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# R-30 vs. R-19/R13 Pricing

#1
04-29-01, 11:05 AM
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We are having our basement finished and our builder originally proposed R-30 insulation. When the insulation arrived, it was both R-13 and R-19 and we were told that we didn't really need R-30 in a basement in Georgia and we agreed. The question is, how much of a difference should we expect to get refunded due to this change. Our finished basement is about 4500 SF, walls and ceilings that will be insulated. He has told us that the difference will be approximately 10%, but we've checked around and been told that the markup from R-19 to R-30 is around 50% on average, whether you buy it from Home Depot or directly from an Insulation Company and have them install it. He has contracted an Insulation Company, so in our opinion,we are due the base difference in price between the types. Are we being scammed? We've not resolved this with him yet, but any help would be greatly appreciated.

Jim

#2
04-29-01, 10:11 PM
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Join Date: Mar 2000
Location: Arlington, WA
Posts: 9,238
There are several things going on here that you need to clarify. First, R-30 is an 8" insulation. The only place it could be used in a basement is probably in the basement ceiling. When you say that what showed up was both R-13 and R-19, I am led to believe that the R-13 is for some walls and the R-19 was used in the ceiling. You mentioned 4500 sq. ft. -- is that the amount of insulation that showed up, or the size of the basement ceiling? When you go to Home Depot (or wherever) to compare insulation prices, make sure you are comparing the COST PER SQAURE FOOT, not just that a bale of R-30 costs twice as many dollars as a bale of R-19.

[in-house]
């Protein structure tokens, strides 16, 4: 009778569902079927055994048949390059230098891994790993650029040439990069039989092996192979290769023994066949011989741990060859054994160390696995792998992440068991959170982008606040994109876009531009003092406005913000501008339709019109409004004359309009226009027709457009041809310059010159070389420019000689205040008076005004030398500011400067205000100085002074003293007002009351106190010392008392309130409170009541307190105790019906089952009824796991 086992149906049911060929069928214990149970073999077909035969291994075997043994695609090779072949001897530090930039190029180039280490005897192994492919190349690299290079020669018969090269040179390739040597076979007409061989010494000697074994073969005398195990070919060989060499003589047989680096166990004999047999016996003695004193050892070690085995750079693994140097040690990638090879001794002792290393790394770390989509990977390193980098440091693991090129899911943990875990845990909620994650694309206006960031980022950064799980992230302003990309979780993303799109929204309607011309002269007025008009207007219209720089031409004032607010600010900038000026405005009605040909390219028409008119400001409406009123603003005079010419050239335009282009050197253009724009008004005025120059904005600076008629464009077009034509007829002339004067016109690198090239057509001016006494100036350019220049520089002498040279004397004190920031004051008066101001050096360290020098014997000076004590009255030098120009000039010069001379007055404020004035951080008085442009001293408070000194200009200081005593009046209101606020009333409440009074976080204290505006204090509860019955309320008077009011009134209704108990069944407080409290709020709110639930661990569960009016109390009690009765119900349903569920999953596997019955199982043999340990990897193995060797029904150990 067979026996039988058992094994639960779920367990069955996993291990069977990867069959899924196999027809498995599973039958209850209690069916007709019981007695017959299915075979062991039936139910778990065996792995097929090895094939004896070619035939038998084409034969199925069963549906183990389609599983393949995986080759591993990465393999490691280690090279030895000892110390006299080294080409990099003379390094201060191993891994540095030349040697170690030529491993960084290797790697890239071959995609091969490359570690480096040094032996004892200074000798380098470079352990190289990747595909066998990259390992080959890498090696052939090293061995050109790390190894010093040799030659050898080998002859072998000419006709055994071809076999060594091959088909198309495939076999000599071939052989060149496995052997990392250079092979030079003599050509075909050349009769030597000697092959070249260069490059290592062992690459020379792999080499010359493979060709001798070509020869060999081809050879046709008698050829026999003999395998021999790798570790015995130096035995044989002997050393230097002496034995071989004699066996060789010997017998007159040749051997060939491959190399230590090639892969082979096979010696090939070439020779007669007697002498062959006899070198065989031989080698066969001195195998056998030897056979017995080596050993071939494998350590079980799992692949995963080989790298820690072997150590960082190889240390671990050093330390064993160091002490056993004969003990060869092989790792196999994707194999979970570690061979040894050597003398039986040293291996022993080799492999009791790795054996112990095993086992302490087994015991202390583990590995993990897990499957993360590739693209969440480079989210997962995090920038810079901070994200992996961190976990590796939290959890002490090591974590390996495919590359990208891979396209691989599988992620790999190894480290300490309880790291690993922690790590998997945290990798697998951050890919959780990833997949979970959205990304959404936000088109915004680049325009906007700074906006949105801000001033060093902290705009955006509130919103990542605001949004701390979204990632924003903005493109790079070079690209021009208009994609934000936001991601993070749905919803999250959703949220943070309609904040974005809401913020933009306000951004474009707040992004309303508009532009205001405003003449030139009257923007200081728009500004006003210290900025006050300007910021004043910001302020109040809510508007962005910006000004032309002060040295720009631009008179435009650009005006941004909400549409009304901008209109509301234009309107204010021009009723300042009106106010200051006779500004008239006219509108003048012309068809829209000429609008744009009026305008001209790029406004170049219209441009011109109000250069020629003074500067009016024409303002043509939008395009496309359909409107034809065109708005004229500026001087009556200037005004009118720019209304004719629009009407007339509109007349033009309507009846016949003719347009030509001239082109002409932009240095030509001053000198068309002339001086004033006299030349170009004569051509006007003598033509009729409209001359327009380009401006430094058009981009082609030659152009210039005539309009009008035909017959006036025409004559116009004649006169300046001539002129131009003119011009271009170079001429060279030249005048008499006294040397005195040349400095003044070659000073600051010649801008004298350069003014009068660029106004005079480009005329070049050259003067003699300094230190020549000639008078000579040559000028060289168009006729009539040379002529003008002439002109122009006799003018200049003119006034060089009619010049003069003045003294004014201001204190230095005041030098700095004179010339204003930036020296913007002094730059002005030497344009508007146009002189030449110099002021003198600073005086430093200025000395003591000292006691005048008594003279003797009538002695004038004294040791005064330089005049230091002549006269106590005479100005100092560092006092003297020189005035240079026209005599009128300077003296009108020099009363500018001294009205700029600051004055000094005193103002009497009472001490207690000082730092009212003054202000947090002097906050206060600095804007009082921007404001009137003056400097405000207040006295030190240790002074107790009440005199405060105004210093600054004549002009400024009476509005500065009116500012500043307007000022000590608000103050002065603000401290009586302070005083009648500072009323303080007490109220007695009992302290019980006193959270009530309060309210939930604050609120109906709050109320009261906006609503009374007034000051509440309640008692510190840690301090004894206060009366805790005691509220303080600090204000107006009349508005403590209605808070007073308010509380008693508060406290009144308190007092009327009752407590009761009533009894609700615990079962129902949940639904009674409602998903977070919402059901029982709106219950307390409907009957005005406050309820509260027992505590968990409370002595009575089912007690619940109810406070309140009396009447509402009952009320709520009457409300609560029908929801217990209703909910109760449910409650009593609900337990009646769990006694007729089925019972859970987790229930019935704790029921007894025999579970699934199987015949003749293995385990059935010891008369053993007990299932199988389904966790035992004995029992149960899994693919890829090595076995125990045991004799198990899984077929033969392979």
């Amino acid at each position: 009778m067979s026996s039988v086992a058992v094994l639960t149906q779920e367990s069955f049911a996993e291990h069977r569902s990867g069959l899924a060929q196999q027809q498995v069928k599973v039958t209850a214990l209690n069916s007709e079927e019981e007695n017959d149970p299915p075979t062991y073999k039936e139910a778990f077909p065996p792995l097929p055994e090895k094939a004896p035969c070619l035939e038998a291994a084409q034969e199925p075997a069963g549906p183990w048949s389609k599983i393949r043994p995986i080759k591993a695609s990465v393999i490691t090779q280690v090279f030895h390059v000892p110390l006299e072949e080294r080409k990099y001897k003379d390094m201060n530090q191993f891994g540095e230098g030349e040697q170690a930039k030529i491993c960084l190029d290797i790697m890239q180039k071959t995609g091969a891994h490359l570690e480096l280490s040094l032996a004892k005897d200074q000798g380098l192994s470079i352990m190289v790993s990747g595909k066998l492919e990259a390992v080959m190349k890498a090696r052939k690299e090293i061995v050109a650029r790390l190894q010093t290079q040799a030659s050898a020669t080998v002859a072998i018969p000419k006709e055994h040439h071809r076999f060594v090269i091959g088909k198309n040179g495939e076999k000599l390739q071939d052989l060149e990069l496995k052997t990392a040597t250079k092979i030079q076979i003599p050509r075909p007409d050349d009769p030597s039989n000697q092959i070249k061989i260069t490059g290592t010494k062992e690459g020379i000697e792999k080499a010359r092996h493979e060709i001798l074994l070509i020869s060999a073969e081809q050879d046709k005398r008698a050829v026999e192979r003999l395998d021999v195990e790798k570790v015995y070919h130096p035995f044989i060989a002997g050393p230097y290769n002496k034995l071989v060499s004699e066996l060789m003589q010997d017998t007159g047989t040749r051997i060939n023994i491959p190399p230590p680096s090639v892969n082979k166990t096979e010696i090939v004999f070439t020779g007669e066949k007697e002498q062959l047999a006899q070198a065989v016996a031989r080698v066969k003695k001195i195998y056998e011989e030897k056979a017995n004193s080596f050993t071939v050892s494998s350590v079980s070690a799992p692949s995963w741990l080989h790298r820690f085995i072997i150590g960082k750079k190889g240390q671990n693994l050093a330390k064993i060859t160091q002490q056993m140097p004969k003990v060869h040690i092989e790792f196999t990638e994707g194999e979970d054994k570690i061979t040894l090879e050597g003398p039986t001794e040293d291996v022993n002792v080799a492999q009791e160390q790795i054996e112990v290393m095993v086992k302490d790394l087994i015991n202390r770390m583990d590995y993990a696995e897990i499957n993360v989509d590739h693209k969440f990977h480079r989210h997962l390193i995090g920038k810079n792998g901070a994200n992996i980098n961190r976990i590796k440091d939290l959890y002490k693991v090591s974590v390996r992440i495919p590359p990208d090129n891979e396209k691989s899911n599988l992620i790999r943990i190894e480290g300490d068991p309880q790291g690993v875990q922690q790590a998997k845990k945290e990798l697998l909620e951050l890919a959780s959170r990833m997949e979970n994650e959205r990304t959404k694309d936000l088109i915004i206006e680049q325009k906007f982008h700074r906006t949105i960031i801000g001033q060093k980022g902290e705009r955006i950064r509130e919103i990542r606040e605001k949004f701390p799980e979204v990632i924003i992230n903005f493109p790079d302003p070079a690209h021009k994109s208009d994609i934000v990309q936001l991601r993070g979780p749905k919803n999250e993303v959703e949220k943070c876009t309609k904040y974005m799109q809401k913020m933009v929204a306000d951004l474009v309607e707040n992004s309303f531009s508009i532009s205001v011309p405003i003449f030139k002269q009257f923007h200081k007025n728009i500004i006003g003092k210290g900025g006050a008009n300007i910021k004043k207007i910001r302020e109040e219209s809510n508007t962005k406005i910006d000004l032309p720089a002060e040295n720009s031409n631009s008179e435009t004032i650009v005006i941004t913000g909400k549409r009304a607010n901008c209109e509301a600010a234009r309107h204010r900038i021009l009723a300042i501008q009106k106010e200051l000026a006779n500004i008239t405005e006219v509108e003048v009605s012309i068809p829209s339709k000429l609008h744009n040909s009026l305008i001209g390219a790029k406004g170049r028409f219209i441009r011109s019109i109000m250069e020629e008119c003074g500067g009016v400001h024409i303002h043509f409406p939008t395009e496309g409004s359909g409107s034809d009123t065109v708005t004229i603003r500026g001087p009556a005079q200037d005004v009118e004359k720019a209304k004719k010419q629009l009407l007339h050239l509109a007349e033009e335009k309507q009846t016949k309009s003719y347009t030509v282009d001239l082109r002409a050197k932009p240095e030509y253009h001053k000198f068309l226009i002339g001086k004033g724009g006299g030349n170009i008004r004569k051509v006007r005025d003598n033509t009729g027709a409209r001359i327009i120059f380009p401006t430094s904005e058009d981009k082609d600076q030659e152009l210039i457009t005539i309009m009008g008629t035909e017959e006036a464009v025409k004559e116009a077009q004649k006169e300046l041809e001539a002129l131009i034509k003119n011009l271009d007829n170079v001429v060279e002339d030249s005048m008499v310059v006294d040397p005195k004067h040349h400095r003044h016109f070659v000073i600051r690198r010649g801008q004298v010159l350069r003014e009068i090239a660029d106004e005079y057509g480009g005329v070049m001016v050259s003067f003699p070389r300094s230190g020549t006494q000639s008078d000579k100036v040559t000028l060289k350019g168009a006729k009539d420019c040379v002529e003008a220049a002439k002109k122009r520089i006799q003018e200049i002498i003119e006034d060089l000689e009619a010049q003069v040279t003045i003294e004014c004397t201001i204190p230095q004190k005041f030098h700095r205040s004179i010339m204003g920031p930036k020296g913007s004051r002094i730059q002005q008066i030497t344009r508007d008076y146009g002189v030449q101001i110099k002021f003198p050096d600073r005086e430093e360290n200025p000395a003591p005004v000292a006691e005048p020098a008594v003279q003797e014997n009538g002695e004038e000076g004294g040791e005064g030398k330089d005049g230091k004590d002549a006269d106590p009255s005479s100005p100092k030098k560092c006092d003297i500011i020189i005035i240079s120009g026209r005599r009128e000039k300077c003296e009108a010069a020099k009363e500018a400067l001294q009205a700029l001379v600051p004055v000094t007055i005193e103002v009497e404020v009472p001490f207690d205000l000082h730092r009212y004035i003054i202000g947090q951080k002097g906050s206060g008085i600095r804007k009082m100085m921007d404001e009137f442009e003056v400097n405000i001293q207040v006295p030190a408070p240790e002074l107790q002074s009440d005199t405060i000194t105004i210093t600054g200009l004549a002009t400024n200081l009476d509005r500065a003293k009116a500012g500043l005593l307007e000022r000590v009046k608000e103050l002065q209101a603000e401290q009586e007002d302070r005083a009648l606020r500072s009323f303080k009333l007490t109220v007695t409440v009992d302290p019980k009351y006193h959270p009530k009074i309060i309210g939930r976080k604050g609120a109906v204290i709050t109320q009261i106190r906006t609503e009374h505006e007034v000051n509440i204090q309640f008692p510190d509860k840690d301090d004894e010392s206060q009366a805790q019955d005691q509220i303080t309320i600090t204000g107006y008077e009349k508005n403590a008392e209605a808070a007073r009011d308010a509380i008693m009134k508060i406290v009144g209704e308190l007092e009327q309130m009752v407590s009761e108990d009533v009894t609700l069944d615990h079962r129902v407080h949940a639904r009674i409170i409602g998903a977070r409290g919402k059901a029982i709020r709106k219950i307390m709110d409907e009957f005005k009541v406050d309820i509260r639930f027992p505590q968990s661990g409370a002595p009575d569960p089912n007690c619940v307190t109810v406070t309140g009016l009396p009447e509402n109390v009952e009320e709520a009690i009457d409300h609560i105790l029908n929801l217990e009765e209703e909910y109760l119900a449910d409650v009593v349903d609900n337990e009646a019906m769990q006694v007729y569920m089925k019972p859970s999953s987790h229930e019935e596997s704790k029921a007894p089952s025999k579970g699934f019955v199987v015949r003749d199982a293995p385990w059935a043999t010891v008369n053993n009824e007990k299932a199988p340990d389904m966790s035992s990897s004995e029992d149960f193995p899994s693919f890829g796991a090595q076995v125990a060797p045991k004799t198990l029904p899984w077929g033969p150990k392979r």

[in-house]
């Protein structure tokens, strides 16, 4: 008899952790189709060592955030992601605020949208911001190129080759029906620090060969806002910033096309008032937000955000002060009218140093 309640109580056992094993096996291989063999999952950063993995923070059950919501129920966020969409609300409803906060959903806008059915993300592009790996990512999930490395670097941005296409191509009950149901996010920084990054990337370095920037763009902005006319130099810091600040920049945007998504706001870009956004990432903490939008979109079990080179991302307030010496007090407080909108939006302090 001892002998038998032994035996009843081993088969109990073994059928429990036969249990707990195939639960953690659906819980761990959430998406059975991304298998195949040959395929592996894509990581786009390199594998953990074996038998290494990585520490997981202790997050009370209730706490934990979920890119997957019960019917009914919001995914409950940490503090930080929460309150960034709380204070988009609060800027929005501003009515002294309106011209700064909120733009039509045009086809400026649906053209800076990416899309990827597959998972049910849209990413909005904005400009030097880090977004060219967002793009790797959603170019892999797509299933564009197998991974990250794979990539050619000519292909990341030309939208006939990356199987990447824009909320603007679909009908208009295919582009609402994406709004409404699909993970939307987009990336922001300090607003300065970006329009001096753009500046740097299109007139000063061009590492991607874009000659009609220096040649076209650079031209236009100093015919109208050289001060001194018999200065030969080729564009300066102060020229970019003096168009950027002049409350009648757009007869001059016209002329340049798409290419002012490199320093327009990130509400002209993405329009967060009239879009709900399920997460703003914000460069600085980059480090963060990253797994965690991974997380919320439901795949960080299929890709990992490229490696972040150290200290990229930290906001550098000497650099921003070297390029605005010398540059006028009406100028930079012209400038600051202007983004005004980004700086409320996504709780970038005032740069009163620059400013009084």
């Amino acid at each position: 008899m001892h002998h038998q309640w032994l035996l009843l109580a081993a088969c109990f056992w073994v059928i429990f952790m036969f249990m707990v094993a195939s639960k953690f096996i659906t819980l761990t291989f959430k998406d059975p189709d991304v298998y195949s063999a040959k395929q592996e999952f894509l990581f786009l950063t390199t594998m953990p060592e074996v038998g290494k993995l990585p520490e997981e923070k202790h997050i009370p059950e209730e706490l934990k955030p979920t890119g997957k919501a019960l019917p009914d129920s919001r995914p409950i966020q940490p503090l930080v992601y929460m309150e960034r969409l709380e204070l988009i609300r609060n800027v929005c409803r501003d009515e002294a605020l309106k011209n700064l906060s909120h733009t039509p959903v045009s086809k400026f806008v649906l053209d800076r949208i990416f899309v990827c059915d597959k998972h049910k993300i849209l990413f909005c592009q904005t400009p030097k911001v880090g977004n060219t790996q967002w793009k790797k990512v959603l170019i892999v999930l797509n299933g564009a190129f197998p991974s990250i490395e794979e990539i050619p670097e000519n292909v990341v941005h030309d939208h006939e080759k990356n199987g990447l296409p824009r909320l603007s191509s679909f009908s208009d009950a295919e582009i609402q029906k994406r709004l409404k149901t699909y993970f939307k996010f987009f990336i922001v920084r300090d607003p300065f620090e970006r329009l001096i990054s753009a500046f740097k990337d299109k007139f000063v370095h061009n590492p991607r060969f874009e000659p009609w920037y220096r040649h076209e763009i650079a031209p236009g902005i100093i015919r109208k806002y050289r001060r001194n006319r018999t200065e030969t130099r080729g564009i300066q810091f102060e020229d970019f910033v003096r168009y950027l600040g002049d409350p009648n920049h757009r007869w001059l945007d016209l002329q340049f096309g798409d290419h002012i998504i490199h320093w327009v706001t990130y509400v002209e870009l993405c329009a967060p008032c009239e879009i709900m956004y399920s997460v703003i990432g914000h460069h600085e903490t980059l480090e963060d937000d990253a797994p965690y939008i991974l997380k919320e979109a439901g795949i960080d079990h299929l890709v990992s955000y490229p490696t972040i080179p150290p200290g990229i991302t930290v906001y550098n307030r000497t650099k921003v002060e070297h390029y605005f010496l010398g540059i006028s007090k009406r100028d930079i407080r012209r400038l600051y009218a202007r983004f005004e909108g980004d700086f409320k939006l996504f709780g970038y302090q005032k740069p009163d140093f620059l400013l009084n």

The most obvious solution would be to figure out how many square feet of R-19 was used in place of what you originally agreed would be R-30 (and were charged for), and multiply that many square feet by the price difference (per sq. ft.) between R-19 and R-30. Use Home depot's price for just the insulation. (Forget the labor to install it. That will be the same with whichever insulation you have.) That is how much of a refund you would be entitled to.

#3
04-30-01, 06:14 AM
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R-30 vs. R-13/19 Pricing

To clarify, we're having all the walls and ceilings in our basement insulated, approximately 4500 Square Feet. And you are correct, the R-13 is for the walls and the R-19 for the ceilings. Our builder, who is having it installed by an Insulation Company, is telling us that the difference in price going from 30 down to 19/13 is only approximately 12%, when both Home Depot price per square foot and insulation companies that I've called have quoted me a difference ranging from 40-60%. It sounds to us like he is trying to pocket the difference. Since we're talking at least several hundred dollars here, we want to be completely sure we've not overlooked anything. My research has shown that the price per square foot ratio between R Values, closely mirrors the R-values themselves. So R-30 would be approximately 2.3 times more expensive than R-13
(30/13 = 2.3) and 1.6 times more expensive than R-19 (30/19 = 1.6)

Jim

#4
04-30-01, 10:54 PM
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Join Date: Mar 2000
Location: Arlington, WA
Posts: 9,238
Jim, the only thing I see that might explain this huge difference between the 40%-60% you are talking about and the 12% that the builder is talking about is the cost of having it installed. It's going to take the same number of man-hours to install R-19 as it would to install R-30. And the Insulation Company's price to your builder will have both the labor and their overhead figured into that price. The price for JUST the insulation that you are seeing at Home Depot is for just the insulation.

Ignore the wall insulation. That was figured for R-13, and that hasn't changed. Out of this 4500 sq. ft. of insulation, how much is R-13 (for the walls) and how much is R-19 (for the ceiling. I'm going to guess that about 1500 to 1800 sq. ft. is for the ceiling. I'm going to guess further that about 1/2 of the Insulation Company's bid is for material, and the other 1/2 is for labor and overhead.

If I gave you a bid of \$6,000 to do this job initially, and we change the ceiling from R-30 to R-19, 2/3 of my bid (the walls) isn't going to change. I am still charging you \$4,000 to insulate the walls. Of the remaining \$2,000 (the price I quoted to insulate the ceiling), 1/2 (about 1,000) is for my labor and overhead. That's not going to change. What's left is the \$1,000 I figured for using R-30. If we agree to cut that to an R-19 and that cuts my material costs by \$500, you will pay me \$500 less for the job (\$5,500 instead of my original bid of \$6,000). Obviously these are just hypothetical numbers, but I think they make the point.

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